Little progress in U.S. "fiscal cliff" talks

Sat Dec 1, 2012 12:06pm EST
 
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By Mark Felsenthal

HATFIELD, Pennsylvania (Reuters) - With barely a month left before the "fiscal cliff," Republicans and Democrats remained far apart on Friday in talks to avoid the across-the-board tax hikes and spending cuts that threaten to throw the country back into recession.

While President Barack Obama visited a Pennsylvania toy factory to muster public support for tax hikes on the rich, portraying Republicans as scrooges at Christmas time, his primary adversary in negotiations, Republican House Speaker John Boehner, continued to describe the situation as a stalemate.

The argument will resume on Sunday when Boehner, along with Obama's Treasury secretary, Timothy Geithner, and others, take to weekly political talk shows and pick up further steam next week with a possible confrontation in the House of Representatives between Democrats and Republicans over the timing of a vote on tax hikes.

Lawmakers are nervously eyeing the markets as the deadline approaches, with gyrations likely to intensify pressure to bring the drama to a close.

The markets, in turn watching the politicians, fell as Boehner spoke, but recovered afterward. It was a repeat of the pattern earlier in the week when the speaker offered a similarly gloomy assessment.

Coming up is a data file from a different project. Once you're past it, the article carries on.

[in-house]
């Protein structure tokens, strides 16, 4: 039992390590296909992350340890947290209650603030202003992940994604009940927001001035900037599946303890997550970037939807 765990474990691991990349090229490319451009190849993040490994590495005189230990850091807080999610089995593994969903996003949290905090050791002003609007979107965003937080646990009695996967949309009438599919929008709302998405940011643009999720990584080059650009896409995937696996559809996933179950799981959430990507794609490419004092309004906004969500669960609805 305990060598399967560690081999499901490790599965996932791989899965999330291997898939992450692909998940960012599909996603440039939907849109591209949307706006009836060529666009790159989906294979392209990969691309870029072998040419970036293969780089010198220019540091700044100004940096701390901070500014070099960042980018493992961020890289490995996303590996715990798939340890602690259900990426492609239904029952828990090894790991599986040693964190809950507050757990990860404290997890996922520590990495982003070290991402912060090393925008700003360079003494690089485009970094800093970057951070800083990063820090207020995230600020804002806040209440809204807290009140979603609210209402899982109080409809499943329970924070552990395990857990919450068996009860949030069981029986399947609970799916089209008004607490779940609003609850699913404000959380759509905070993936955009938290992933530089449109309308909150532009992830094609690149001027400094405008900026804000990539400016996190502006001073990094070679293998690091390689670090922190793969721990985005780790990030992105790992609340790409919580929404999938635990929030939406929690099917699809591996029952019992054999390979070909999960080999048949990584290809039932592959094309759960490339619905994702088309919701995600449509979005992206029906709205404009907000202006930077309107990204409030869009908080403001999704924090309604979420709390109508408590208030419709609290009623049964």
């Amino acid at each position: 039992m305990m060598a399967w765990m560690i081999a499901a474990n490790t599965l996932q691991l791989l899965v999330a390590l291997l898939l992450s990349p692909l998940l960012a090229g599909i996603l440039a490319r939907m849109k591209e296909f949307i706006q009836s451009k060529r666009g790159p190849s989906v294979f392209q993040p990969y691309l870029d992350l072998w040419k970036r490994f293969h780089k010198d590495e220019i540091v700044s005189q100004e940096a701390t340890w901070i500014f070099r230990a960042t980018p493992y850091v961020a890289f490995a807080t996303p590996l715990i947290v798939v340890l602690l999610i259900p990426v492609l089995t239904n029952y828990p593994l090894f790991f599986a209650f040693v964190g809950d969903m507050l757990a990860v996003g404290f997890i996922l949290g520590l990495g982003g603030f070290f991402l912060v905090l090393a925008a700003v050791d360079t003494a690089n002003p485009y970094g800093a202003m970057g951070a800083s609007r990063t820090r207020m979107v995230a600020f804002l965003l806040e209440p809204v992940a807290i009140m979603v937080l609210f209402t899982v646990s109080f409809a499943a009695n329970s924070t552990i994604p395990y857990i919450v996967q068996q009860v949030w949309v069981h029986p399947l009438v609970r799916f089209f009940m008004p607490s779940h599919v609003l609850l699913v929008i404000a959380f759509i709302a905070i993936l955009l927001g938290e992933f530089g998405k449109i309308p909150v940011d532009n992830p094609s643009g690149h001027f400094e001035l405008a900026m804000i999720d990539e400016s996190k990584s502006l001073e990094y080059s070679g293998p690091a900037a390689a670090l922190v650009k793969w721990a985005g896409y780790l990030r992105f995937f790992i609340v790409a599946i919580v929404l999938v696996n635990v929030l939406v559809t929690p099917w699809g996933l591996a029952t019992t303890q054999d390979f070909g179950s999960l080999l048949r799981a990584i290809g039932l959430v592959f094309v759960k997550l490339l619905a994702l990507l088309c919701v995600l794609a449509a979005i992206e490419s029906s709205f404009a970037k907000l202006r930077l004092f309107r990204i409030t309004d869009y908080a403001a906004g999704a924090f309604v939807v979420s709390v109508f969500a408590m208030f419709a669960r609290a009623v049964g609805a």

The latest round of high-stakes gamesmanship focuses on whether to extend the temporary tax cuts that originated under former President George W. Bush beyond their December 31 expiration date for all taxpayers, as Republicans want, or just for those with incomes under $250,000, as Obama and his fellow Democrats want.

After five days of increasingly confrontational exchanges, the work week drew to a close with an announcement by Democrats of a long-shot effort next week to force an early tax-hike vote in the Republican-controlled U.S. House to break the deadlock.

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U.S. President Barack Obama speaks at the Rodon Group, a manufacturer of toys in Hatfield, Pennsylvania, November 30, 2012. Obama pushed for congress to resolve the issue of U.S. debt and Bush-era tax cuts that are set to expire at the end of the year. REUTERS/Jason Reed